5 Ways iRex's E-Reader Will Challenge Amazon Kindle

Wednesday saw the official announcement of a new e-reading device from iRex Technologies, the Dutch company that has previously released e-readers under the Iliad brand but now has the DR800SG, an 8.1-inch, $399 touch-screen reader that has wireless support from Verizon and Qualcomm (including a 3G Gobi radio), content from Barnes & Noble's vast eBookstore and a retail sales outlet in Best Buy.

"Consumers are ready for eReaders, but the device is only one piece of the equation. People want an enjoyable, easy reading experience with no-hassle access to content. iRex's strategy -- based on giving consumers choice -- and the partnerships we have in place make it easier for them to purchase a device, access content and enjoy it wherever they are," said Kevin Hamilton, North American CEO of iRex Technologies, in a statement.

The new iRex baby hits the burgeoning e-books market at a most interesting time.

This year will be remembered as the year e-reading devices exploded, and there's no denying that the February debut of Amazon's second Kindle had a lot to do with driving widespread interest in the market. Therefore, all newcomers to e-reading -- whether practiced hands such as Sony coming out with new devices or bust-outs such as the forthcoming e-reader from Plastic Logic -- will be compared to Amazon, the market leader, on principle.

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That said, by the time the dust settles on the latest crop of e-readers, Amazon might be looking at some serious challenges to its Kindle brand. Here are five deal-makers for iRex's new reader that will at least get it the attention of would-be e-reading device consumers.

1. Big-name network and sales support

You don't attract Verizon and Best Buy to your stead unless they see enough value in your product that there's something in it for them. Best Buy, which will start selling iRex readers in November at select stores, also sells Sony Readers and doesn't need an arm twist on the retail or consumer electronics benefits of offering the devices.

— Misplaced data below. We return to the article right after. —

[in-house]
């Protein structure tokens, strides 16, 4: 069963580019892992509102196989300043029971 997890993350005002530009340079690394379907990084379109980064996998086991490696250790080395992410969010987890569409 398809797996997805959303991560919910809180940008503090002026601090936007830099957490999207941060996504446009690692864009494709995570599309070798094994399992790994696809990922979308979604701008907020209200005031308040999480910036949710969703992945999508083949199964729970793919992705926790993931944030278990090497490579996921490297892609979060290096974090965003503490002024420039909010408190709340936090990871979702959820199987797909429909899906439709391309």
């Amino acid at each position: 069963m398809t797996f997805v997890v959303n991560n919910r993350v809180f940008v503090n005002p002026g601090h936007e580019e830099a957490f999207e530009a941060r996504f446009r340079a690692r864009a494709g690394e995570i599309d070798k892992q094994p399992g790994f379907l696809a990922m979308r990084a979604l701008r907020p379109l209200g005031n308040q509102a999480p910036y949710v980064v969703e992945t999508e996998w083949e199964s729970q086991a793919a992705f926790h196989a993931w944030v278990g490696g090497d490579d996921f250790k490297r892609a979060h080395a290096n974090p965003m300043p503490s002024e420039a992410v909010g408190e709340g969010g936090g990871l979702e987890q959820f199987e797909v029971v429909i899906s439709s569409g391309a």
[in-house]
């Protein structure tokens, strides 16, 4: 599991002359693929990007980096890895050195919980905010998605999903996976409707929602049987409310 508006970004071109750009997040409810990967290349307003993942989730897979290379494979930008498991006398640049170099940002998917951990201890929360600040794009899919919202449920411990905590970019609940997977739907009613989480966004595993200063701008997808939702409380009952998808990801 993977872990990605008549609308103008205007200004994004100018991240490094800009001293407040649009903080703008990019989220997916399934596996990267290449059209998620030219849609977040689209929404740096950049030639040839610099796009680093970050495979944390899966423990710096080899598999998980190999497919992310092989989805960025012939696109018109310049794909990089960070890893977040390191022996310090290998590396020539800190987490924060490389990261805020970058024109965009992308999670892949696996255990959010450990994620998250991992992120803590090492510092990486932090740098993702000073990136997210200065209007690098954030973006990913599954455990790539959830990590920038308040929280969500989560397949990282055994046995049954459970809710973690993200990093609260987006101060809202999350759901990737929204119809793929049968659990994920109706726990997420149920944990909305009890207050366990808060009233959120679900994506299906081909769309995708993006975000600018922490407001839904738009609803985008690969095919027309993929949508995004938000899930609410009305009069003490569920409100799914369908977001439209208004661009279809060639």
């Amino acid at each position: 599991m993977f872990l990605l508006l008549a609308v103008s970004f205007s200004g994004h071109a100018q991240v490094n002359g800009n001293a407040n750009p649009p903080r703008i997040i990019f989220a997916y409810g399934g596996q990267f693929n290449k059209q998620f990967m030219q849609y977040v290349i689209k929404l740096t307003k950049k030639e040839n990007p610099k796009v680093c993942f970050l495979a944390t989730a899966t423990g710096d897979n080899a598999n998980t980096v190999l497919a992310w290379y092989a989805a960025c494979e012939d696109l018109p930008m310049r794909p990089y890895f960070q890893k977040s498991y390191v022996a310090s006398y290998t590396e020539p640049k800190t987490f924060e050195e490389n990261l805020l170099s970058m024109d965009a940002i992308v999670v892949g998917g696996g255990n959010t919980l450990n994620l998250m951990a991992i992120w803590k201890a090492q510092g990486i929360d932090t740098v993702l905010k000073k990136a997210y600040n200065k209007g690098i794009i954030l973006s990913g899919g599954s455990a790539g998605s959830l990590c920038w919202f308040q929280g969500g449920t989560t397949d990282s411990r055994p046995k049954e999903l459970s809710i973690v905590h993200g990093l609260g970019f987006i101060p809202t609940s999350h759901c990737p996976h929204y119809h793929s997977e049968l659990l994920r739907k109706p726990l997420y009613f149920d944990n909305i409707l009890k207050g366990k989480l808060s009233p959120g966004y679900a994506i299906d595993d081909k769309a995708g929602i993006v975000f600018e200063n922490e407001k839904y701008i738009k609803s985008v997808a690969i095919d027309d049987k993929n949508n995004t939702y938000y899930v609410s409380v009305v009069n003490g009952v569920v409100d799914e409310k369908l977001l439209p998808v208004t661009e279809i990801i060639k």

As for Verizon, the telco's been hinting since at least this past spring that a number of e-reading device manufacturers have been tugging at its pant legs. Given AT&T's support for Plastic Logic and the fact that Amazon's Kindle wireless connection is supplied by Sprint's Whispernet technology, it was only a matter of time before Verizon saw the telco opportunity in e-readers, too, and picked a horse to back. Plus, with that Qualcomm 3G Gobi radio, users can download content to iRex's e-reader outside the United States.

2. Content that's at the very least comparable

Barnes & Noble made waves back in July with the debut of its eBookstore, which, according to Barnes & Noble, offers more than 700,000 titles and public domain books from Google's book digitization project. Plastic Logic's e-reader also uses Barnes & Noble's content, and now iRex does, too. According to iRex, it also will continue a partnership with NewspaperDirect, a service that offers 1,140 newspapers from around the world in their original layouts.

3. Support for ePub

The iRex reader supports ePub, the open source book standard format also supported by Sony, Plastic Logic and pretty much every other major e-reading device maker except Amazon, which clings to its proprietary format and has drawn much criticism from observers who favor multiple DRM solutions. That fact has become a key lightning rod for Amazon's challengers; iRex, too, alluded to it ("... rather than a single, 'closed' proprietary format that locks content to a specific device ...") in its Wednesday press release.

4. The touch screen

It's a matter of preference, but iRex's touch screen -- a key component of the device -- shows iRex is banking on e-reading consumers who aren't so keen on Amazon Kindle's buttons.

5. Experience

A small point but an insistent one: iRex, as with Sony, is no rookie when it comes to e-readers and e-books, having released a number of previous Iliad e-readers (most recently in 2006, a year before the first Kindle debuted). Rest assured the company has at least tried to learn a few new tricks.

For more on the e-reader landscape, check out our side-by-side comparison of devices from Amazon, Sony and Plastic Logic, and also a look back at would-be Kindle killers, from dedicated e-readers to applications.